Willow bark from Salix spp. led to development of Aspirin and eventual elucidation of the analgesic effects of prostaglandins and their role in inflammation.
Similarly, the study of the pharmacological properties of hemp and cannabis (Cannabis sativa) plants prompted the breakthrough discovery of the body’s own Endocannabinoid system (ECS), which modulates pain under certain physiological conditions.
CBDA From Hemp Oil As Natural Alternative To Aspirin
How CBDa Works To Relieve Pain (and why you should consider it before NSAIDS)
Both CBD and CBDa are compounds known as cannabinoids. Scientists believe the cannabis plant contains at least 110 cannabinoids, of which the best known are CBD and its intoxicating counterpart THC. While these two cannabinoids work by interacting with the CB1 and CB2 receptors of the body’s endocannabinoid system (ECS), CBDa (Cannabdiolic Acid) works a little differently.
Put simply, CBDa’s analgesic powers derive from its ability to inhibit a certain type of enzyme known as COX-2. Similar to how NSAIDs (including aspirin) function, CBDA blocks pain messengers called prostaglandins in the body by inhibiting COX1 and COX2 enzymes that produce pro-inflammatory prostaglandins.
By doing so, scientists believe CBDa may be able to serve similar purposes as a natural pain relief for dogs but without the adverse side effects of NSAID medications.
Is CBDA a Good Substitute For NSAIDS Like Aspirin?
The efficacy of using CBDA as a substitute analgesic for non-steroidal-anti-inflammatory drugs (NSAIDS) shows immense promise for dogs with chronic pain.
While there have been no human or animal studies that examine CBDA as a treatment for arthritis or inflammatory conditions, laboratory research in cell cultures has discovered that CBDA seems to work in a remarkably similar way to common non-steroidal-anti-inflammatory-drugs like Aspirin, Ibuprofen and Acetaminophen–but without the increased risks of peptic ulceration or kidney damage associated with the use of NSAIDS.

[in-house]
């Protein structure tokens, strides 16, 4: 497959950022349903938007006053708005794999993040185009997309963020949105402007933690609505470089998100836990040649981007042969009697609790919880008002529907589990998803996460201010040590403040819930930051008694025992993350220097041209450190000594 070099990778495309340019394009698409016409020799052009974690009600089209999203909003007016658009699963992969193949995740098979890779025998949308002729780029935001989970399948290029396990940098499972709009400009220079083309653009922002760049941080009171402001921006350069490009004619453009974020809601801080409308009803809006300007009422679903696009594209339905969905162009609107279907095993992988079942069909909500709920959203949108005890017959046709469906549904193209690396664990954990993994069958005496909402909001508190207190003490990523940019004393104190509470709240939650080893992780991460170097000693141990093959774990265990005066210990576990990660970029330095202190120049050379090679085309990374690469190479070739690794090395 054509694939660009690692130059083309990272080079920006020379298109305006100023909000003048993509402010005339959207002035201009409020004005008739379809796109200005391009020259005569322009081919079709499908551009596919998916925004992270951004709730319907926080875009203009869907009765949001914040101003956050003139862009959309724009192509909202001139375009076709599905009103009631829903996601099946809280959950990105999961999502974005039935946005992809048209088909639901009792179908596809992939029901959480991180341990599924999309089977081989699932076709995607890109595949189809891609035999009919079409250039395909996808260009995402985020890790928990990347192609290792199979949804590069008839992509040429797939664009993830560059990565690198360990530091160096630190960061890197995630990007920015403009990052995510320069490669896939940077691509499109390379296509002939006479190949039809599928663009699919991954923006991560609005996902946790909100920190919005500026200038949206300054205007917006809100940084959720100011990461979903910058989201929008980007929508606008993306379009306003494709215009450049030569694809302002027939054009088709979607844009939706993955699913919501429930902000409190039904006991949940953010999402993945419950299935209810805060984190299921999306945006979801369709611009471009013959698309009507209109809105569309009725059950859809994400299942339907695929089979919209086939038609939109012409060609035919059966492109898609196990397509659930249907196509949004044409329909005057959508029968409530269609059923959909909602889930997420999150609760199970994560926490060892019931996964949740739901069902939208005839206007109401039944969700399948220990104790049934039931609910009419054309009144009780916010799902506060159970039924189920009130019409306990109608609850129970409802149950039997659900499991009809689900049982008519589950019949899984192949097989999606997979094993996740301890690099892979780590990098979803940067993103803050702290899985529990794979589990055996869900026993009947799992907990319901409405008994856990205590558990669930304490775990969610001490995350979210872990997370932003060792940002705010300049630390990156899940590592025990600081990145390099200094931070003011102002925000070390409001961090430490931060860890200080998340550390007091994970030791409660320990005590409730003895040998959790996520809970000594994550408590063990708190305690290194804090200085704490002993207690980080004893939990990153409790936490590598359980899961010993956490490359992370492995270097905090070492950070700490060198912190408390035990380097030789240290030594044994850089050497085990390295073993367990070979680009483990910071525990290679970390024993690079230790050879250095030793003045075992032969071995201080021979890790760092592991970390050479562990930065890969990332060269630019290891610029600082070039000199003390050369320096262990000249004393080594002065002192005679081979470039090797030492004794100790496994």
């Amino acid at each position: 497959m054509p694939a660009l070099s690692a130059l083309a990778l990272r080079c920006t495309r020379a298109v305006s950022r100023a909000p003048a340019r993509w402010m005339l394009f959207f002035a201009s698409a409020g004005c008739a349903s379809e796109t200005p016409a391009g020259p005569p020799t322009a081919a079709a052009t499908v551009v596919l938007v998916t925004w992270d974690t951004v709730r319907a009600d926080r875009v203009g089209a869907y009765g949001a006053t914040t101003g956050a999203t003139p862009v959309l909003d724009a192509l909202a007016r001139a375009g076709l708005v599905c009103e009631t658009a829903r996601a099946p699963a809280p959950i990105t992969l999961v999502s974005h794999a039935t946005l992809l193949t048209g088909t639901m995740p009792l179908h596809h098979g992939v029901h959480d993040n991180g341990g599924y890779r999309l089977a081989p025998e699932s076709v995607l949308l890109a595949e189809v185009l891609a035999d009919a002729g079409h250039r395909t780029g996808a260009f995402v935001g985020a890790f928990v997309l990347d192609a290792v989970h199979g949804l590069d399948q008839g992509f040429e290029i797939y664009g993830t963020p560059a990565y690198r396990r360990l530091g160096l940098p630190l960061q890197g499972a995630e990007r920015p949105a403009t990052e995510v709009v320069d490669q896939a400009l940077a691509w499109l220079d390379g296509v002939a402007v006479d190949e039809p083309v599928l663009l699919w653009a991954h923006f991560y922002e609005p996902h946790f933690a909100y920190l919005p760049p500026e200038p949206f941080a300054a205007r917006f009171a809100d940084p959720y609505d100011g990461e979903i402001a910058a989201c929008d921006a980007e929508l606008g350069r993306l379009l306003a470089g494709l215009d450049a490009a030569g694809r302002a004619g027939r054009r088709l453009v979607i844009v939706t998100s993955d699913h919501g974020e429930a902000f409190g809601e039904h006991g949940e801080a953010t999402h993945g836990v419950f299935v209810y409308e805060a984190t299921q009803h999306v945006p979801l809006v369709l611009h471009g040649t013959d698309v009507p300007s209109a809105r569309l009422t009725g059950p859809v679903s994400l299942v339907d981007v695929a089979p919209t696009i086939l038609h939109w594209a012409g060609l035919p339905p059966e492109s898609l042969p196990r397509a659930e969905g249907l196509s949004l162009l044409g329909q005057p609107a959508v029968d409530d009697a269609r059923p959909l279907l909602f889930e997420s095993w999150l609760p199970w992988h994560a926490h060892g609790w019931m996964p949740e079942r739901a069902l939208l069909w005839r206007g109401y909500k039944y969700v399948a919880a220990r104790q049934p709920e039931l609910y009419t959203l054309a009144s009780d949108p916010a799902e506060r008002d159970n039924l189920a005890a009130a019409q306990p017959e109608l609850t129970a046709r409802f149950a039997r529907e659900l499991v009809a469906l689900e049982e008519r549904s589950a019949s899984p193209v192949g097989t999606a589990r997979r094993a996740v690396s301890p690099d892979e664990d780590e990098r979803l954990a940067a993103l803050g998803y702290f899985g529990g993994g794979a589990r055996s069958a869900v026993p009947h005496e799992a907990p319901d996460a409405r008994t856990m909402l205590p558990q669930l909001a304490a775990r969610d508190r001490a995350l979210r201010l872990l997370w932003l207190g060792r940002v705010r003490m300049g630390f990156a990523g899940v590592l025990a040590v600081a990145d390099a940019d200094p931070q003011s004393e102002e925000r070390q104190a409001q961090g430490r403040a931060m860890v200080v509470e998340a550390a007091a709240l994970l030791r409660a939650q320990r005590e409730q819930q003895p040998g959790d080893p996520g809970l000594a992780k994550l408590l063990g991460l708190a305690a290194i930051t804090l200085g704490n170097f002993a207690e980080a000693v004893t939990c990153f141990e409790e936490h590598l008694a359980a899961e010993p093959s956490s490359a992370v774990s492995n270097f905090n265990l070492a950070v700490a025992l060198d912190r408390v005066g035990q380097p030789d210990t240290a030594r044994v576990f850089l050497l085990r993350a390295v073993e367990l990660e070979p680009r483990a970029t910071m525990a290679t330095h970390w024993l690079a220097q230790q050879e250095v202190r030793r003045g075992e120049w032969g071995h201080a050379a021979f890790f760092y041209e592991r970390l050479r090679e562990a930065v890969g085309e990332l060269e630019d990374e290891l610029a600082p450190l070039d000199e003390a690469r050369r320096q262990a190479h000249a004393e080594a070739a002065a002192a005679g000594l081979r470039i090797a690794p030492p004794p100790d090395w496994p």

Studies suggest that CBDA may NOT interact with the endocannabinoid system (ECS); but rather, CBDA affects other non-endocannabinoid receptors and enzymes.
Researchers speculate that the analgesic, anti-inflammatory effects of CBDA are based on the way it interacts with an enzyme called COX-2.
While NSAIDs block the COX-2 enzymes and reduce production of pro-inflammatory prostaglandins, CBDA can also perform this chemical interference but do so without the negative side-effects associated with prescription drugs or over-the-counter medications (OTC) like Aspirin.
Clearly, CBDa from natural hemp oil is a safer, more clinically effective choice to address chronic canine pain.
Natural Pain Relief For Dogs
Caring for our pets is a number one priority and it’s clear we want to make their lives as comfortable and fulfilling as possibly. You can realize that honorable intention through knowing the signs and symptoms of their pain and treating it accordingly.
Now that you have more information on the proper use (and side effects) of aspirin for dogs, along with a more effective natural plant based alternative in CBDA from hemp, I hope that you will be able to make a more informed decision regarding the best care and management of pain for your K9 companion.
Try the safer, natural joint pain supplement with CBDa in Canine Support Formula to relieve your dog’s pain without harming him!